Severance by Ling Ma

Severance gives you the perspective of a millennial woman’s experience in a post-apocalyptic world.

Read this book if you

  • Want a writing style keeps you engaged, interested, and invested in Candace’s well-being
  • Want a focus isn’t so much on the survival aspect like so many other post-apocalyptic stories (seeking protection from other people, gathering food and supplies, etc.)
  • Enjoy relating to characters like Candace, who would be considered a millennial

Avoid this book if you

  • Want to learn more details about Shen Fever or need to know more about what caused the disease
  • Have a desire to learn about the fate of the rest of the world since Candace’s limited perspective doesn’t allow much for discussion about the state of rest of the world

It’s not often that I read a book that is so captivating that I had to force myself to put it away so that I could enjoy it throughout the week instead of finishing it in one day.

But Severance by Ling Ma manages to treat the whole post-apocalyptic zombie theme well, without focusing too much on the basic needs of the survivors. Instead, readers get a story of how a first-generation child of immigrant parents has to adapt to yet another new world.


Shen Fever kills most of the population of the United States (and likely, the world). Learn about the protagonist, Candace Chen, as she struggles to reconcile her current life with memories of her previous life.

Candace’s memories of her previous life in New York as dispersed through her journey to a safe location.


The story is told through Candace Chen’s perspective. Candace’s personality can be best described as passive. She doesn’t appear to have any clear goals, and she accepts life as it comes.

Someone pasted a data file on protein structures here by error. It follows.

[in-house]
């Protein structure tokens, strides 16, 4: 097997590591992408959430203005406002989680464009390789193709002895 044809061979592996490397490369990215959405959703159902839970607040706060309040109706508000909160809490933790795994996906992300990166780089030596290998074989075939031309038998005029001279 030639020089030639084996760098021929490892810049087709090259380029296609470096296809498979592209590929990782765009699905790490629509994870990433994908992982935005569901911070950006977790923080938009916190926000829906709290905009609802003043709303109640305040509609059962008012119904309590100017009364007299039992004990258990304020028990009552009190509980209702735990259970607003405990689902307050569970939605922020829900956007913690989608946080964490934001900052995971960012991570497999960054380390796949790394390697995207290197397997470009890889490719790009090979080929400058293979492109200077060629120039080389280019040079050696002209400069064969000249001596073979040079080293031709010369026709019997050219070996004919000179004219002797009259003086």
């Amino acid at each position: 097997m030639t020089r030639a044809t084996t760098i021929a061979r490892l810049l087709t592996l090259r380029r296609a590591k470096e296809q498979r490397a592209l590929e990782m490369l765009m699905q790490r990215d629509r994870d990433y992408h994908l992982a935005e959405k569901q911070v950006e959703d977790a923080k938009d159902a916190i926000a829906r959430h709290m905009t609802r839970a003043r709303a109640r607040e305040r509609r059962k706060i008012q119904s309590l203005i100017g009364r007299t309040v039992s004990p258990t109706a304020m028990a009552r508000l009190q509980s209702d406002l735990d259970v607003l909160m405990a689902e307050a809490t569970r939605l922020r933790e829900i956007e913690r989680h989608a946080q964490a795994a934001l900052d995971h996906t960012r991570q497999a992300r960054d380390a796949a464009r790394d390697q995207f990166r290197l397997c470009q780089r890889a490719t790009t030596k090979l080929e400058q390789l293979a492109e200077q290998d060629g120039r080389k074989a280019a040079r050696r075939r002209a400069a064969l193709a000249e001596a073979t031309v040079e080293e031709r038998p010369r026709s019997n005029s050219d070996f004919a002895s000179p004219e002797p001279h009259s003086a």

If anything, she’s like an outsider, an observer into the world after Shen Fever. Even her attempts to fit in with other members of the group end in failure.

The antagonist, if one must be present, would be Bob. This enigmatic character is the foil to Candace’s character. Where Candace is areligious, Bob is a believer. Where Candace has no sense of direction, Bob has a clear goal and pushes the group toward it.


The majority of the recalls in the story take place in New York and its boroughs. Outside of Candace’s memories, the group travels along roads in their caravan of vehicles to reach their destination.

The caravan makes a few stops to stock up on supplies, and between stops, they make camp in some clearing.

Severance Review

What’s also refreshing is that Ma avoids pitting the survivors against one another. There’s no need to fear other survivors like the characters do in The Walking Dead. There’s a sense of camaraderie among the survivors, not fear and distrust. Consequently, we learn about Candace on her own terms, not those set by others.

At heart, this story is one of self-discovery. All literary journeys are, of course. But we really get a sense of how Candace is able to grow as the story progresses. Obviously, that growth is motivated by Shen Fever, but the layers of her memories and personality are gradually revealed to us as the story progresses.

A sense of melancholy pervades the entire story. But it’s not due to the post-apocalyptic theme. I think it has to do with Candace’s situation.